“Did you know that slaves were often made to work 18 hour days at the peak of season?”
    “I did know that. Pretty sure this guy doesn’t keep slaves. Do you want-”
    “And that women were often married off to other male slaves against their will? And . . .”

    Honestly, I wonder that the blog writer is aware of the works of Paul Harvey enough to realize that this is the man who gave the right many of its racial dogwhistles.

  • Carstonio

    I don’t remember Harvey’s show veering into that reactionary territory, but I may have been too young to recognize it. But later I saw a few of his print columns, and yes, they were Limbaughian with a bit more restraint. He tended to dismiss civil rights activists and feminists as selfish, whiny troublemakers.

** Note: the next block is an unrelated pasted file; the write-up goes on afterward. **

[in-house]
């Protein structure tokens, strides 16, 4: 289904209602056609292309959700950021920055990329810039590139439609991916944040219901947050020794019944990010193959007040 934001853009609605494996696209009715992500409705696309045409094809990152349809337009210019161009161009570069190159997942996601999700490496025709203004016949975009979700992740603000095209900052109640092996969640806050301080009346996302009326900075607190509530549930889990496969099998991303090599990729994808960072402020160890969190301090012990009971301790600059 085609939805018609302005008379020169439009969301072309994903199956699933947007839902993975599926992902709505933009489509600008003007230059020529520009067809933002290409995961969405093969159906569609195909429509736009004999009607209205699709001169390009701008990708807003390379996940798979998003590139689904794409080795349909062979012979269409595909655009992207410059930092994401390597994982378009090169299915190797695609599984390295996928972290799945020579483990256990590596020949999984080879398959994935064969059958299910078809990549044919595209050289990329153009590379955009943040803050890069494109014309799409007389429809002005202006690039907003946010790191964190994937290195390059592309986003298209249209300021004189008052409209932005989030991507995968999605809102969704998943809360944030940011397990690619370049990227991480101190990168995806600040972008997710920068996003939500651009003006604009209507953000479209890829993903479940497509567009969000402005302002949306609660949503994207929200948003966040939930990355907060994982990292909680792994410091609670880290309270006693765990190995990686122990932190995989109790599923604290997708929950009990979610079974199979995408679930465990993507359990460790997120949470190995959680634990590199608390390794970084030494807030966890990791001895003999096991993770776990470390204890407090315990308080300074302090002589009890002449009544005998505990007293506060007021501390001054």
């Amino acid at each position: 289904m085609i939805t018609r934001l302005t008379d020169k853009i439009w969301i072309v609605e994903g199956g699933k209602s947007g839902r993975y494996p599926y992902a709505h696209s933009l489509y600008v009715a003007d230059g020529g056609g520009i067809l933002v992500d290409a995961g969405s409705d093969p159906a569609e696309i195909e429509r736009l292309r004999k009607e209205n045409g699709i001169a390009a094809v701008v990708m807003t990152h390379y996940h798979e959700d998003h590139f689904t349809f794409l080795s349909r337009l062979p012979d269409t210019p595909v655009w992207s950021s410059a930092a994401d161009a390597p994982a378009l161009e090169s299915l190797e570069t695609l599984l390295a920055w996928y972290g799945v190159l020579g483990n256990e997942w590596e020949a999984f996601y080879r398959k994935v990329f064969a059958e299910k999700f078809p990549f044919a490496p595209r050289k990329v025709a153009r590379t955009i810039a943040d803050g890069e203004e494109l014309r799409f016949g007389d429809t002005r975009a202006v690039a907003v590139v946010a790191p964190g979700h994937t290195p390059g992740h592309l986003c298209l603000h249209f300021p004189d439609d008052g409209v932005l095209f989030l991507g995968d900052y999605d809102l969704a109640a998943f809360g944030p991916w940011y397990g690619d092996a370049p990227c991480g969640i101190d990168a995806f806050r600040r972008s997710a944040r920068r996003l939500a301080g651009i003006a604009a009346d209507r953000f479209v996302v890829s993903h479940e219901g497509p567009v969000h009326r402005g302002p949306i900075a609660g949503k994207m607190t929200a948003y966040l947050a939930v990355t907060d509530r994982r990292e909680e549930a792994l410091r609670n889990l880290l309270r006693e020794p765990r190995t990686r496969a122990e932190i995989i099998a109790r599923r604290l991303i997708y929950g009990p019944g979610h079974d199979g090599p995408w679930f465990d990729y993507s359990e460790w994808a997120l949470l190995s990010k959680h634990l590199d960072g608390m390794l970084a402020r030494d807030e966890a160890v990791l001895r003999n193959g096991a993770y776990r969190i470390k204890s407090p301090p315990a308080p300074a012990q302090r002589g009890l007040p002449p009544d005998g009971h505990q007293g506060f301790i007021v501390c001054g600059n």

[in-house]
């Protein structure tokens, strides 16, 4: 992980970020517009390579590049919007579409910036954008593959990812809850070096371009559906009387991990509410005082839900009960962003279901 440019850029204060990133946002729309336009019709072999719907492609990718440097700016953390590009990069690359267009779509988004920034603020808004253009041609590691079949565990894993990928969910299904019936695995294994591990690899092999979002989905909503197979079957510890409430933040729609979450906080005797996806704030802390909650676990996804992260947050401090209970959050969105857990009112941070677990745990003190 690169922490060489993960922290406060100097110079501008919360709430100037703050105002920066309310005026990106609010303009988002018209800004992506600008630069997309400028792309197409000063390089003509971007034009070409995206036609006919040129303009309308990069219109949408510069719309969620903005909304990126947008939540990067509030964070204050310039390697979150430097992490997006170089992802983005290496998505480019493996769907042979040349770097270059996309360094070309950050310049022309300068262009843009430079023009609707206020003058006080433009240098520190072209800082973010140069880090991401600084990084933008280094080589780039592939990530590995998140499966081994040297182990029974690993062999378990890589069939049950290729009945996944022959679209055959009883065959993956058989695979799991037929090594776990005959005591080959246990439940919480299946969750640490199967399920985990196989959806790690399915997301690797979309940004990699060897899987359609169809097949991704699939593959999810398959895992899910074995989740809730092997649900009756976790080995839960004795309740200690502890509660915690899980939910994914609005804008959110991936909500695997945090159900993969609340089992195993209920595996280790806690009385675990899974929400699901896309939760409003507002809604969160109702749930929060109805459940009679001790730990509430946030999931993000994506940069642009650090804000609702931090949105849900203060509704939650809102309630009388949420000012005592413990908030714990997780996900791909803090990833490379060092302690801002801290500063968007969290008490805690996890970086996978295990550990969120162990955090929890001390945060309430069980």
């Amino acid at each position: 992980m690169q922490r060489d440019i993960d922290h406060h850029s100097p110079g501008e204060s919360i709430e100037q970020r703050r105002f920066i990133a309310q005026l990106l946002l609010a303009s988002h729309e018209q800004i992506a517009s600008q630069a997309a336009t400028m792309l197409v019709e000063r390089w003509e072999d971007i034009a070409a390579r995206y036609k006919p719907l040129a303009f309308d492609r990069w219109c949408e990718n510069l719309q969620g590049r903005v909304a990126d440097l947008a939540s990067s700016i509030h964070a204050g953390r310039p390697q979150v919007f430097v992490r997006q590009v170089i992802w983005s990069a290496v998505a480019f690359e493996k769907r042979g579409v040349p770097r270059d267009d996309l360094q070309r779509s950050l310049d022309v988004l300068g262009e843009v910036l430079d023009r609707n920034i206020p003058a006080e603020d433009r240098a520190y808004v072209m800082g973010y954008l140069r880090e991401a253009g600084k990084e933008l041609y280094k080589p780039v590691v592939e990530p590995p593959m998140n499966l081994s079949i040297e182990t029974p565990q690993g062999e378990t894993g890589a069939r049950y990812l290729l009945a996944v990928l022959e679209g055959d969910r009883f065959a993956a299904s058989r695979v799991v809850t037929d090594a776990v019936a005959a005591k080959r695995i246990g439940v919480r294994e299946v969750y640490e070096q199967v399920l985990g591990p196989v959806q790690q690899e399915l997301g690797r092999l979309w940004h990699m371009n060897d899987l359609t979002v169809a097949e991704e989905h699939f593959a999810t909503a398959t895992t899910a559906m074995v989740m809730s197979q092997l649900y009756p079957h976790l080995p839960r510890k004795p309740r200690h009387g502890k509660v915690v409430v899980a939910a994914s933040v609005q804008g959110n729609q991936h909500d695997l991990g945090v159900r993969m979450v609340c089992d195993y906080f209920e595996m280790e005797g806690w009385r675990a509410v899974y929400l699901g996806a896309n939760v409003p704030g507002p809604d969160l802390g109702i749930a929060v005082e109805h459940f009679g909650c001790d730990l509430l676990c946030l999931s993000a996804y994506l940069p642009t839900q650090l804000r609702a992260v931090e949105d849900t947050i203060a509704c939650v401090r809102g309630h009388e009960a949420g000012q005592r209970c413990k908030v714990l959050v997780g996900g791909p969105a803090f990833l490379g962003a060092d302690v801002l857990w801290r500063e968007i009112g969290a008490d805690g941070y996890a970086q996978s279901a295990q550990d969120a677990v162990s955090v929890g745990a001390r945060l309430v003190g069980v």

• AnonaMiss

    The Native American land-stealing point is well-taken and I don’t want to discount the amount of privilege my farming ancestors experienced as a result of being born white; but southern, plantation culture was not the only farm culture in the historical USA, and I’m annoyed to hear those of my ancestors who were both farmers and abolitionists, including one who lost a leg fighting for the Union, tarred with that brush.

    It feels unjust to those who fought against slavery culture, first in Kansas and then in the US Civil War, to go “Farming was historically based on slavery!” without qualification.

  • Magic_Cracker